Fiscal rules for debt sustainability in emerging markets: the impact of volatility and default risk
Adrian Penalver () and
Gregory Thwaites ()
Bank of England working papers from Bank of England
The determinants of public debt dynamics – real interest rates, the real exchange rate, output growth and the primary fiscal balance – are typically more volatile in emerging market economies than in industrialised countries. Capital markets also typically demand higher interest rates from emerging markets when their debt dynamics deteriorate. This paper considers how these characteristics affect the choice of fiscal policy rules in emerging markets. We estimate an econometric model of the determinants of public debt dynamics on Brazilian data and use this model to simulate the effect of different fiscal policy rules for future paths of debt. We then derive the set of fiscal policy rules which stabilise public debt dynamics. We find that macroeconomic forecast uncertainty and feedback among the endogenous variables (principally from the debt-GDP ratio to interest rates) force the policy rule to be significantly more responsive to changes in public debt. Rules that would stabilise debt in a fully known world may not do so when the policymaker is faced with a realistic pattern of shocks. The method we employ may be a useful addition to the toolkit of domestic and international policymakers when assessing fiscal rules and debt sustainability.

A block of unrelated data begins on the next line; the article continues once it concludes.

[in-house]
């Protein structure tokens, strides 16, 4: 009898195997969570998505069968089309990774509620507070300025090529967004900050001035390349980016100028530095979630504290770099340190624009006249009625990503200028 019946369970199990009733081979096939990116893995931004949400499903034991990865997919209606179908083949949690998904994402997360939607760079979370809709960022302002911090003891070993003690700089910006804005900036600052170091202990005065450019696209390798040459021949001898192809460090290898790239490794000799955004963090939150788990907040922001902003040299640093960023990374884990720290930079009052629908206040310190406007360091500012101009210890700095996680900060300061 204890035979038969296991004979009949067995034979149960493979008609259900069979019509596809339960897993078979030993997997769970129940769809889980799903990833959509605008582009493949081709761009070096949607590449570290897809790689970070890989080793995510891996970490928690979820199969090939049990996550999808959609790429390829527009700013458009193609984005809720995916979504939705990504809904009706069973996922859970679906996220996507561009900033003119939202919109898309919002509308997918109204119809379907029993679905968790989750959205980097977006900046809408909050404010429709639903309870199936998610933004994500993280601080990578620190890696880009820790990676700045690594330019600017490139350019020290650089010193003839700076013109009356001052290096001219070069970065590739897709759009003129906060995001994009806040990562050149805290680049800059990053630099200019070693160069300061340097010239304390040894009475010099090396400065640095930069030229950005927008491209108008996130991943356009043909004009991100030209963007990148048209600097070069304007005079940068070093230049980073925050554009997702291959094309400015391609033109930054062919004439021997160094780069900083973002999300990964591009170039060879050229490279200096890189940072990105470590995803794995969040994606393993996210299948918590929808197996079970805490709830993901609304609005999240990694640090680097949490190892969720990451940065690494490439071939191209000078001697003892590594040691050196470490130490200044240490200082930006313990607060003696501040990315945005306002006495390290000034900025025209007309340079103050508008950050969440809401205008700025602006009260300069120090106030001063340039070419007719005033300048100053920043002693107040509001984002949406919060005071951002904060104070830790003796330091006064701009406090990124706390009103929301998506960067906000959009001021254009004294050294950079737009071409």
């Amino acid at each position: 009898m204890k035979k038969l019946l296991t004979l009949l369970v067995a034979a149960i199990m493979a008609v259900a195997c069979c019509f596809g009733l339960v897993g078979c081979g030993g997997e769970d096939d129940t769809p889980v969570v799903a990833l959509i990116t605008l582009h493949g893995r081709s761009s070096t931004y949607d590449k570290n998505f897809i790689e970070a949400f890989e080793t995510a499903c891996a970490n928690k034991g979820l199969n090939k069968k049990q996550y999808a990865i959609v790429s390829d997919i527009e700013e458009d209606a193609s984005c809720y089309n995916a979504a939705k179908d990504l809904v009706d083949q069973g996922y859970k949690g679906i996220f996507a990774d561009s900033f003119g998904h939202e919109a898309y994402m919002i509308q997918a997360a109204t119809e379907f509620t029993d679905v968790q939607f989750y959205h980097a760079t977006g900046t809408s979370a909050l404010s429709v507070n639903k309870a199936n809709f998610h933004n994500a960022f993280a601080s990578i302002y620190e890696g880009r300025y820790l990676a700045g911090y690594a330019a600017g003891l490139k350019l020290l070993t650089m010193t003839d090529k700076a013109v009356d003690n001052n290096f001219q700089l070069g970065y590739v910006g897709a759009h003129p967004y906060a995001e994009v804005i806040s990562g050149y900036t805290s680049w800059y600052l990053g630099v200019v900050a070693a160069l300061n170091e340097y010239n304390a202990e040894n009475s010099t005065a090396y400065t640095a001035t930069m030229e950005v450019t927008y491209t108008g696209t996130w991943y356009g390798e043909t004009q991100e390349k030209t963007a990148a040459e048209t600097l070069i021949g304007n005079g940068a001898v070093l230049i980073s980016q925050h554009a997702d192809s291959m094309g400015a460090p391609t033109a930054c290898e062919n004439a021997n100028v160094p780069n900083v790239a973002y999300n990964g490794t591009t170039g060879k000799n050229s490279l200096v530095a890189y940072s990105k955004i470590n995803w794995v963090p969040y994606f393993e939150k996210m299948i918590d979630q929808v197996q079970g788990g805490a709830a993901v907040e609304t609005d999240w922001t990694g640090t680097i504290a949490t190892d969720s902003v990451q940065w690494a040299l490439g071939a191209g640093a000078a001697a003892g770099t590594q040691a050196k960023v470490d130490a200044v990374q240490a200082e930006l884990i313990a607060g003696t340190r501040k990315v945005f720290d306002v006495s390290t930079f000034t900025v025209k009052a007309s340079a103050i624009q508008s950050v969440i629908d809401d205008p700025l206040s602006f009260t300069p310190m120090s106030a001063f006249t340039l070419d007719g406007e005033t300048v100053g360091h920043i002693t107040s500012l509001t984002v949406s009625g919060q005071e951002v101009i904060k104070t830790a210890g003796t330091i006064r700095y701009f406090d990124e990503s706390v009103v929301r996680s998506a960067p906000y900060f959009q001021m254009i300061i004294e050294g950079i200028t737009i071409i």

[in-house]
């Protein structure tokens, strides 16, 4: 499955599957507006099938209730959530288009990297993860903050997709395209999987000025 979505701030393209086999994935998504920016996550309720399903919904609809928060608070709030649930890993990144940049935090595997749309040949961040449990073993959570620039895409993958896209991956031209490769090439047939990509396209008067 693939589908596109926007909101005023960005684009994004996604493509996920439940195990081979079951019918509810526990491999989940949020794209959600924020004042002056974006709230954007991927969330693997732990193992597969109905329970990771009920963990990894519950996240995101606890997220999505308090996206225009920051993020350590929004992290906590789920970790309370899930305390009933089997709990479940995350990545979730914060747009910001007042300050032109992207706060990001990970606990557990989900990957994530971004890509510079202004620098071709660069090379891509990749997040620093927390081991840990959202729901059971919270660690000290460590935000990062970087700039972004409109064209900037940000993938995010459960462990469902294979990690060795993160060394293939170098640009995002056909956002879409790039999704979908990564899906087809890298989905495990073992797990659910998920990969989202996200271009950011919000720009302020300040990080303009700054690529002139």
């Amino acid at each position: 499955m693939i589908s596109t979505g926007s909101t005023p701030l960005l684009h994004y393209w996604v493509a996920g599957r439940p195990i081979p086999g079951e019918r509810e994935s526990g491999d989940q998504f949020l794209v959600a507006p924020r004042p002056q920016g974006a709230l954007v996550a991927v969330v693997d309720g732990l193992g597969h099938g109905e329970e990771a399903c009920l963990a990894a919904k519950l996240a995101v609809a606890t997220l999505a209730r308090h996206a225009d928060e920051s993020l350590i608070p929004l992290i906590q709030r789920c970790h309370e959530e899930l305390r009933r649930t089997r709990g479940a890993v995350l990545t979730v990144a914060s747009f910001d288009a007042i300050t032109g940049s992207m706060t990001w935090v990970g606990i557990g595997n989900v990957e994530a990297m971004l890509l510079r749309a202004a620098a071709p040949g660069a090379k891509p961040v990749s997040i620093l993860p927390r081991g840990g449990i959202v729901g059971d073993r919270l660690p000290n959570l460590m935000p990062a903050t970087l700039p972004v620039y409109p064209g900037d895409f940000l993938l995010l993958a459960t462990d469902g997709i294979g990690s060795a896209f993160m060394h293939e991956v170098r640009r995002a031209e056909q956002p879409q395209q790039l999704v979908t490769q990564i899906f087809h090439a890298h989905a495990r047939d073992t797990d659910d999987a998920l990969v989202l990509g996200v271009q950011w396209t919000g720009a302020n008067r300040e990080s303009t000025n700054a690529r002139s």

New Economics Papers: this item is included in nep-cba, nep-cfn, nep-mac and nep-pbe
References: View references in EconPapers View complete reference list from CitEc
Citations: View citations in EconPapers (14) Track citations by RSS feed
Downloads: (external link)
Our link check indicates that this URL is bad, the error code is: 404 Not Found (http://www.bankofengland.co.uk/research/Documents/workingpapers/2006/WP307.pdf [301 Moved Permanently]--> https://www.bankofengland.co.uk/research/Documents/workingpapers/2006/WP307.pdf)
This item may be available elsewhere in EconPapers: Search for items with the same title.
Export reference: BibTeX
RIS (EndNote, ProCite, RefMan)
Persistent link: https://EconPapers.repec.org/RePEc:boe:boeewp:307
Access Statistics for this paper
More papers in Bank of England working papers from Bank of England Bank of England, Threadneedle Street, London, EC2R 8AH. Contact information at EDIRC.
Bibliographic data for series maintained by Digital Media Team ().